How families use media and what it means for kids’ health and well-being is the subject of Zero to Eight: Children’s Media Use in America, the first study by Common Sense Media’s new Program for the Study of Children and Media, released late last month.
The study shows that everything from iPods to smartphones to tablet computers are now a regular part of kids’ lives, with kids under 8 averaging two hours a day with all screen media. Among the key findings:
- 42% of children under 8 years old have a television in their bedroom.
- Half (52%) of all 0- to 8-year-olds have access to a new mobile device, such as a smartphone, video iPod, or iPad/tablet.
- More than a third (38%) of children this age have used one of these devices, including 10% of 0-to 1-year-olds, 39% of 2- to 4-year-olds, and more than half (52%) of 5- to 8-year-olds.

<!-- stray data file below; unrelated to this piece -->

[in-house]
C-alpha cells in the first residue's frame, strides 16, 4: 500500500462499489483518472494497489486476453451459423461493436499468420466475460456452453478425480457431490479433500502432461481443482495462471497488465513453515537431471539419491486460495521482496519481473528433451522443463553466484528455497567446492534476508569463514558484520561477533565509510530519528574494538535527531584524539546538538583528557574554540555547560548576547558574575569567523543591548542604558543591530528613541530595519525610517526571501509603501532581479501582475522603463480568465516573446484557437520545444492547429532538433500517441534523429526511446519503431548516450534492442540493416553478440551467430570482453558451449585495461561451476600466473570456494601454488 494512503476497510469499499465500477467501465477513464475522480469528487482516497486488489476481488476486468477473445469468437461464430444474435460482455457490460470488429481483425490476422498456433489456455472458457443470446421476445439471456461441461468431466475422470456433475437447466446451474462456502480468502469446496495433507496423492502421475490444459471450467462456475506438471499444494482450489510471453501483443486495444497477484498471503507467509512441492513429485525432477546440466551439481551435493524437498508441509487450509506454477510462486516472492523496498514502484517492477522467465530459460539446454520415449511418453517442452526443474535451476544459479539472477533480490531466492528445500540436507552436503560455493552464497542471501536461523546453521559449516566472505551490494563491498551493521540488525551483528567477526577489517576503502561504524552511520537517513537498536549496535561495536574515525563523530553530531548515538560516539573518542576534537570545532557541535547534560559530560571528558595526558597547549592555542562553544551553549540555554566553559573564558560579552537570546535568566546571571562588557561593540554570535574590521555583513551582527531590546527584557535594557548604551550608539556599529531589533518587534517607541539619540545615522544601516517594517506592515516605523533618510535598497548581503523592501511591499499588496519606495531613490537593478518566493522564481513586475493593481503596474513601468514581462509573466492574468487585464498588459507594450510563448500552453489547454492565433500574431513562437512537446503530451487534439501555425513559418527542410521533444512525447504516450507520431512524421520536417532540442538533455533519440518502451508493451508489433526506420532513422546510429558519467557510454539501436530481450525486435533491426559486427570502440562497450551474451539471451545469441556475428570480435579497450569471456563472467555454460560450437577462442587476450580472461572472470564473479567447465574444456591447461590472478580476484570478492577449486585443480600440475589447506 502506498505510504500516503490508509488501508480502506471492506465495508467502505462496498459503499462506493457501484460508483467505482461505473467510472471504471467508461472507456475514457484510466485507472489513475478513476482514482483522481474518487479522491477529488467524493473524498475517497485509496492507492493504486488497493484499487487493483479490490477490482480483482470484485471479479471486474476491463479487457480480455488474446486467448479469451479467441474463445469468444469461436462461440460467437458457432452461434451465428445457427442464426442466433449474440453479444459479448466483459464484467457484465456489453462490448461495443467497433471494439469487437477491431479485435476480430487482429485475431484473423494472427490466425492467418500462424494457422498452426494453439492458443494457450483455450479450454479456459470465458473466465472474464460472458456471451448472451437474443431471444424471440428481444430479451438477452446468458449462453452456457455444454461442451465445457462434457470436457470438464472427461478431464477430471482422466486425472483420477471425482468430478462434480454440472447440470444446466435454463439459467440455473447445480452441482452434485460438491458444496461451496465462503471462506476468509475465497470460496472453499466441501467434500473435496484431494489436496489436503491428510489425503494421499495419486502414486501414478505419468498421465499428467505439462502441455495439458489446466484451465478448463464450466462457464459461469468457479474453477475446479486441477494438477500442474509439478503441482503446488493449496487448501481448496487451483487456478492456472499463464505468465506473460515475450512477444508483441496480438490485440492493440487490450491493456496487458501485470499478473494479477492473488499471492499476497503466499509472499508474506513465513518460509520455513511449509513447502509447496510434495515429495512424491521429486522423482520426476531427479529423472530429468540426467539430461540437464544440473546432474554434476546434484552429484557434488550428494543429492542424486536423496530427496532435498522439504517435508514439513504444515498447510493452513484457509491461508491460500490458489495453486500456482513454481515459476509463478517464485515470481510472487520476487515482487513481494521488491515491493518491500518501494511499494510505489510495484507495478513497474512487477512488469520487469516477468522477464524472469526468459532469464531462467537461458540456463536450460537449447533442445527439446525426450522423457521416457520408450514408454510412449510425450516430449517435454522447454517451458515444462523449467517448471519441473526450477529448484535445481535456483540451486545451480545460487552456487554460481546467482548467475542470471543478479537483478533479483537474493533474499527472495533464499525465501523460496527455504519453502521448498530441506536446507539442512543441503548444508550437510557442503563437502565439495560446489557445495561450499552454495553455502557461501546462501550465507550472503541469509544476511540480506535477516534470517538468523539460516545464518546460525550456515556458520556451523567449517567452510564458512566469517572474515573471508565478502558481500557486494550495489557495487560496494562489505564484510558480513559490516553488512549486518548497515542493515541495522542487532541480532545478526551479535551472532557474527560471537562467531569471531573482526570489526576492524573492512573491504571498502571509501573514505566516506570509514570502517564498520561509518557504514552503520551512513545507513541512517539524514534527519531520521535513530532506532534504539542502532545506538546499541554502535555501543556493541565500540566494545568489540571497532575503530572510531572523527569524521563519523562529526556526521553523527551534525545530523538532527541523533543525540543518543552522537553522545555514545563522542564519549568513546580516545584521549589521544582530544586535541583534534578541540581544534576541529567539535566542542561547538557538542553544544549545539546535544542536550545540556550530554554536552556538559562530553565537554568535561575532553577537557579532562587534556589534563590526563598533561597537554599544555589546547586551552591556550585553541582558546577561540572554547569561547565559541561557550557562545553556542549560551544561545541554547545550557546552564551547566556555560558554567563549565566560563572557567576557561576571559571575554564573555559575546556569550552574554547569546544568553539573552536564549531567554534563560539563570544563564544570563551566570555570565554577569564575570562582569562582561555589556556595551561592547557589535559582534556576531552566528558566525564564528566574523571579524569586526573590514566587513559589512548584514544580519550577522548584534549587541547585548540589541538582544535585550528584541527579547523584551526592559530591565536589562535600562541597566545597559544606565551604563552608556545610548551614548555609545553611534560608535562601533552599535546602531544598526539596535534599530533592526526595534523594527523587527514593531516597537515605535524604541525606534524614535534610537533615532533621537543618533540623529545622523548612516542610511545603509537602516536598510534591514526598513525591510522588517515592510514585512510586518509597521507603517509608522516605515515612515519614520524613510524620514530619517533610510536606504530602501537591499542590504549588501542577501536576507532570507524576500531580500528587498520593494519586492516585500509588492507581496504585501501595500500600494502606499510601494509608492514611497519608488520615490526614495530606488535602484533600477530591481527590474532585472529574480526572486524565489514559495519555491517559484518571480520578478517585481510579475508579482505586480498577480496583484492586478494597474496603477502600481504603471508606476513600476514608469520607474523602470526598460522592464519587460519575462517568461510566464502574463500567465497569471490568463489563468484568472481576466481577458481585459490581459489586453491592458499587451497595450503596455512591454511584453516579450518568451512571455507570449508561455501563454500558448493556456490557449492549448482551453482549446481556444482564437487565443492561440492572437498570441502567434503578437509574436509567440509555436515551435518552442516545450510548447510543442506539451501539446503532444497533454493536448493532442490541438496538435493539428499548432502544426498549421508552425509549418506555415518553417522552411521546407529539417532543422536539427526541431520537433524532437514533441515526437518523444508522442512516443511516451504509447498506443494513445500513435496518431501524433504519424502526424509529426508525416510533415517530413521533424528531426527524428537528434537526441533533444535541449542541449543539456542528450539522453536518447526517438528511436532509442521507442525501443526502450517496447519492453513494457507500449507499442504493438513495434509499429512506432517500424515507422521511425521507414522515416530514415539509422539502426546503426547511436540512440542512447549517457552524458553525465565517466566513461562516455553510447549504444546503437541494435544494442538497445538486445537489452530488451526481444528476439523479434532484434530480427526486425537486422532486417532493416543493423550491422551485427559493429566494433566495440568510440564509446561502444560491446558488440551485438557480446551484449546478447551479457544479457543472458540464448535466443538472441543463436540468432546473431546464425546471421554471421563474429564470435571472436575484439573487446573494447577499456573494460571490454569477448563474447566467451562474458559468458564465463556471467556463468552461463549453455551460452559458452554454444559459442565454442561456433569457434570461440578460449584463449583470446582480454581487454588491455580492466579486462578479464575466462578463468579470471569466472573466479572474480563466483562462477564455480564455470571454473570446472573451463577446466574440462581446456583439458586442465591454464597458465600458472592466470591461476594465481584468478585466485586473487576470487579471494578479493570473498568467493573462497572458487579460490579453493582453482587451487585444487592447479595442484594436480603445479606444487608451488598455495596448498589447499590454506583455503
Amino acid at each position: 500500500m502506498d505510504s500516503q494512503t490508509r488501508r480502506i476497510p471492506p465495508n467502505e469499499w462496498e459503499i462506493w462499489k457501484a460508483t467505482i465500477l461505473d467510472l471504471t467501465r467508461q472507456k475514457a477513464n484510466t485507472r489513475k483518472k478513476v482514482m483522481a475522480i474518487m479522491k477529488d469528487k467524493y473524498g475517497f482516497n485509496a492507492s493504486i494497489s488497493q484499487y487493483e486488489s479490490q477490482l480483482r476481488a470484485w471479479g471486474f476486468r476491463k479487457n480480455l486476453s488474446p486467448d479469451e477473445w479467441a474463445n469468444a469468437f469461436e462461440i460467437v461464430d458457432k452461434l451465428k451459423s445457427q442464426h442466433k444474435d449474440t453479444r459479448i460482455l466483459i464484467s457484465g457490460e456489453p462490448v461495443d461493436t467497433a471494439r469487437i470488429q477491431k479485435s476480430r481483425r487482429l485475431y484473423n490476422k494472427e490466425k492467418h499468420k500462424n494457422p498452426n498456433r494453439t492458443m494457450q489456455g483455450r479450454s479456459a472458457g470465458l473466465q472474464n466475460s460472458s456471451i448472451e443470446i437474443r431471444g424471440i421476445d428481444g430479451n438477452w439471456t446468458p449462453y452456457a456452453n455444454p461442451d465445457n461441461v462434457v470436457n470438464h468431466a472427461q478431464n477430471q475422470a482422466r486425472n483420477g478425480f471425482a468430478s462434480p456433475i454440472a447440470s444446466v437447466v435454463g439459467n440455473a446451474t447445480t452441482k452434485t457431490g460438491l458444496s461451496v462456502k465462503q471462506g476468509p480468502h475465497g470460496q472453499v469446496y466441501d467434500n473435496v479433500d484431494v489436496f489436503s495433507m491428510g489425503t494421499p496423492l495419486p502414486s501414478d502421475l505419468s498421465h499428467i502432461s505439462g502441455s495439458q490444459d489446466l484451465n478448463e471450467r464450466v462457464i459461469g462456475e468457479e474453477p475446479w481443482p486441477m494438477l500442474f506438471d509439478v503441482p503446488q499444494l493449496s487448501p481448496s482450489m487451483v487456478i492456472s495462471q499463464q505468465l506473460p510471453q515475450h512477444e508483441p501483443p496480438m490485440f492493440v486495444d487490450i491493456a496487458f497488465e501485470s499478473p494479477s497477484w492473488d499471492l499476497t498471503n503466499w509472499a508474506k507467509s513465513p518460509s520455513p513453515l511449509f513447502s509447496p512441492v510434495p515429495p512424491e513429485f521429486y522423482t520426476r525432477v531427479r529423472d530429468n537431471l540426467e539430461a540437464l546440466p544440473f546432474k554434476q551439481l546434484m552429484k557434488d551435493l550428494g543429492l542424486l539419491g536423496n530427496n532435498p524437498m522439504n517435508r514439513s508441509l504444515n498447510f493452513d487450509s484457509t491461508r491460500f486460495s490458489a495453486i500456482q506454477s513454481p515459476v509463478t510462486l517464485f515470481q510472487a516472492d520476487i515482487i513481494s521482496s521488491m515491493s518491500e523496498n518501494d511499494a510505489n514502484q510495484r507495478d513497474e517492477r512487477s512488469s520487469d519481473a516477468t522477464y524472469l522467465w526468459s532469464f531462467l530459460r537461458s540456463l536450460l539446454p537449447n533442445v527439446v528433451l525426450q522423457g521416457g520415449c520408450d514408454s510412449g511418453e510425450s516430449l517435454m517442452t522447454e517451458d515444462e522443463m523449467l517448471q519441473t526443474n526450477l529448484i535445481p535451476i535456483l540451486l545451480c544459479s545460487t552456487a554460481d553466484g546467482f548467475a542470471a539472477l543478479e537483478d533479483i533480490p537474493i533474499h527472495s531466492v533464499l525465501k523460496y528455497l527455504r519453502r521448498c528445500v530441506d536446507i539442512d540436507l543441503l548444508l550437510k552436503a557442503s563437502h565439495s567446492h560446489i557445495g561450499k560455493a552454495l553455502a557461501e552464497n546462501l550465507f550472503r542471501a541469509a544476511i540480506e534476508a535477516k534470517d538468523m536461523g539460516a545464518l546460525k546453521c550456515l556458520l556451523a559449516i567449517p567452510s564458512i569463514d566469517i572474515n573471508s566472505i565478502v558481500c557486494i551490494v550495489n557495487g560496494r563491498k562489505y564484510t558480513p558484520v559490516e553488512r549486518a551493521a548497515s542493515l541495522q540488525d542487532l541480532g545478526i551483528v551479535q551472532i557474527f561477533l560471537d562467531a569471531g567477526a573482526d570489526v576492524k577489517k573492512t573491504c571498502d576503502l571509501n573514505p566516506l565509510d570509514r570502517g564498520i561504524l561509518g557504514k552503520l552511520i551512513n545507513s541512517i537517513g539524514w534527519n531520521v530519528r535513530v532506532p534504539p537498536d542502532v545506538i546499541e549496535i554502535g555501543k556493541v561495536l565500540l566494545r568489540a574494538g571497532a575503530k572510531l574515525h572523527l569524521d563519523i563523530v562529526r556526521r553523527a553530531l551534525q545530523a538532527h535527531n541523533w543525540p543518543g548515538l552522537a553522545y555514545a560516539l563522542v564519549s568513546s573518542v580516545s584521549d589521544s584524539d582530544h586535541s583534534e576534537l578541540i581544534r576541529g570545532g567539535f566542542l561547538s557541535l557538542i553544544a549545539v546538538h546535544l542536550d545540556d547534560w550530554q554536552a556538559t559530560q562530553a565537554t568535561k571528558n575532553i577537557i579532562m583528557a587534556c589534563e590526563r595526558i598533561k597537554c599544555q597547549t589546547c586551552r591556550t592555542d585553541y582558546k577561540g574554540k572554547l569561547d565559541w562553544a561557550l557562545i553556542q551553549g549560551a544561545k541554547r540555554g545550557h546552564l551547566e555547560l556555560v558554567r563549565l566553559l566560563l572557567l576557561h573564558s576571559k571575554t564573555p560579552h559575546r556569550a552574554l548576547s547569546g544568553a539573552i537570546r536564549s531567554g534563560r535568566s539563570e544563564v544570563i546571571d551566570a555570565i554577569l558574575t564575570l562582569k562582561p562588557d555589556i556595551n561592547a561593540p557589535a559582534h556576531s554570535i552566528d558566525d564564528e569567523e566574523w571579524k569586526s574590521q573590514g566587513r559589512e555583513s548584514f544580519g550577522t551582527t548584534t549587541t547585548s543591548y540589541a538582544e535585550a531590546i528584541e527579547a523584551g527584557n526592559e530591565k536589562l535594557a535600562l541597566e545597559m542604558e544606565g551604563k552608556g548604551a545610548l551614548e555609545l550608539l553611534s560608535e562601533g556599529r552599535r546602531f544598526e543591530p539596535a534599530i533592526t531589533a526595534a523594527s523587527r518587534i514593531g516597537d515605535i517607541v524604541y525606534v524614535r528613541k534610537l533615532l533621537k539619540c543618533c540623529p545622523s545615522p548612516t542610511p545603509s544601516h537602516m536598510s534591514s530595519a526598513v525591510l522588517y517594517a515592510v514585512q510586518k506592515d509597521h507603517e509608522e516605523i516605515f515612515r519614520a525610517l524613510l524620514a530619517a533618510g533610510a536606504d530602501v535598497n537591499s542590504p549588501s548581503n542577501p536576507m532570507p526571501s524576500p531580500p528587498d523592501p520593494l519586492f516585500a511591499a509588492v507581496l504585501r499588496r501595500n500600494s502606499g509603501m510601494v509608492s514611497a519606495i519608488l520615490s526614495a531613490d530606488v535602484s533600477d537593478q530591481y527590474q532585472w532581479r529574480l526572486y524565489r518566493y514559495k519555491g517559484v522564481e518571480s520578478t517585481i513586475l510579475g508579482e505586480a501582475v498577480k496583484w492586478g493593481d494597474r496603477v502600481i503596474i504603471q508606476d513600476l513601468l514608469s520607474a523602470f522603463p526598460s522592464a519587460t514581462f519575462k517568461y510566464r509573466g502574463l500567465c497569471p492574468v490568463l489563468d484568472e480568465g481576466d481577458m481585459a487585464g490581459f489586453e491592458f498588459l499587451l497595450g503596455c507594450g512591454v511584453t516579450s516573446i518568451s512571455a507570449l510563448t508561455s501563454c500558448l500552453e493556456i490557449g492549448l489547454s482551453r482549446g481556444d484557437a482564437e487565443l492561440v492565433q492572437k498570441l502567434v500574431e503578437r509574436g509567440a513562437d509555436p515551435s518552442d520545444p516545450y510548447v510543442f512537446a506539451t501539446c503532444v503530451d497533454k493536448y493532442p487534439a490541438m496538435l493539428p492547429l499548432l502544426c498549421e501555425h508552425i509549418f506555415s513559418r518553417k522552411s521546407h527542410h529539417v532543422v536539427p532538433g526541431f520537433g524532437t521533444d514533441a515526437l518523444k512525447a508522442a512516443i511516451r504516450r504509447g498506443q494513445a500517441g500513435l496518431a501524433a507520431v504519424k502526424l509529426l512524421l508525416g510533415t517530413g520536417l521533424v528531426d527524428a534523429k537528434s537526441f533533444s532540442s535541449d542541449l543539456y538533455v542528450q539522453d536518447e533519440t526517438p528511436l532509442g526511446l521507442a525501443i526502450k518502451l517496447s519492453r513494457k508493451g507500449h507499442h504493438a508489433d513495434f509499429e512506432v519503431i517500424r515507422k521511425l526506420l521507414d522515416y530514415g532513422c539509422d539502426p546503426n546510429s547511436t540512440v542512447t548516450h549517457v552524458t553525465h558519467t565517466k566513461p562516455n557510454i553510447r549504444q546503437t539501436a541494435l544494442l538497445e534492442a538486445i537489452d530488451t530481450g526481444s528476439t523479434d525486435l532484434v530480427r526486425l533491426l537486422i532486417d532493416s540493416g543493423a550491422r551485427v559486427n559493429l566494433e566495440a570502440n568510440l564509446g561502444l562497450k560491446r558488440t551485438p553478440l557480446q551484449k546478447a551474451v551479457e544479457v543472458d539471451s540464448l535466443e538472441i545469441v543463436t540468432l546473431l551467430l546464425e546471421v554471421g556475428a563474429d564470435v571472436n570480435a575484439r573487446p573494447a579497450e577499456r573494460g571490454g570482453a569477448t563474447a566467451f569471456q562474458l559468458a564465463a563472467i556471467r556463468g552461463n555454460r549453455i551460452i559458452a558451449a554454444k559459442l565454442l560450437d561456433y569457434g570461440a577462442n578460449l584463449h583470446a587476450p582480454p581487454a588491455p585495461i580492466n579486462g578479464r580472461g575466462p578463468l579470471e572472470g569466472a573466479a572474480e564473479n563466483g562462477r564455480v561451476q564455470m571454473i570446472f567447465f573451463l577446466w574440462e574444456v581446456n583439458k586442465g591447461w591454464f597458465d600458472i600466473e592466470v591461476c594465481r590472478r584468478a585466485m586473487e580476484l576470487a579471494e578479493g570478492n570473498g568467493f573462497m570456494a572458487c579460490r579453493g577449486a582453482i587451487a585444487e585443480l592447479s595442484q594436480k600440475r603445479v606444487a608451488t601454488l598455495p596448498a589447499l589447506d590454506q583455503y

- In a typical day, one in 10 (11%) 0- to 8-year-olds uses a smartphone, video iPod, iPad, or similar device to play games, watch videos, or use other apps. Those who do such activities spend an average of 43 minutes a day doing so.
- In addition to the traditional digital divide, a new “app gap” has developed, with only 14% of lower-income parents having downloaded new media apps for their kids to use, compared to 47% of upper-income parents.
What troubles me most in the results of this study is the pervasive exposure to media for under-2’s, contrary to the recommendations of pediatricians and the increasing digital divide that limits the opportunities to use the best of what is available to kids who already have greater access to traditional resources.
I agree with the recommendations of Common Sense Media:
- Balance the types of media your kids are exposed to.
- Choose age-appropriate, quality content that reinforces your family’s values.
- Watch, play, read, and listen with your kids. Don’t underestimate the value of co-viewing.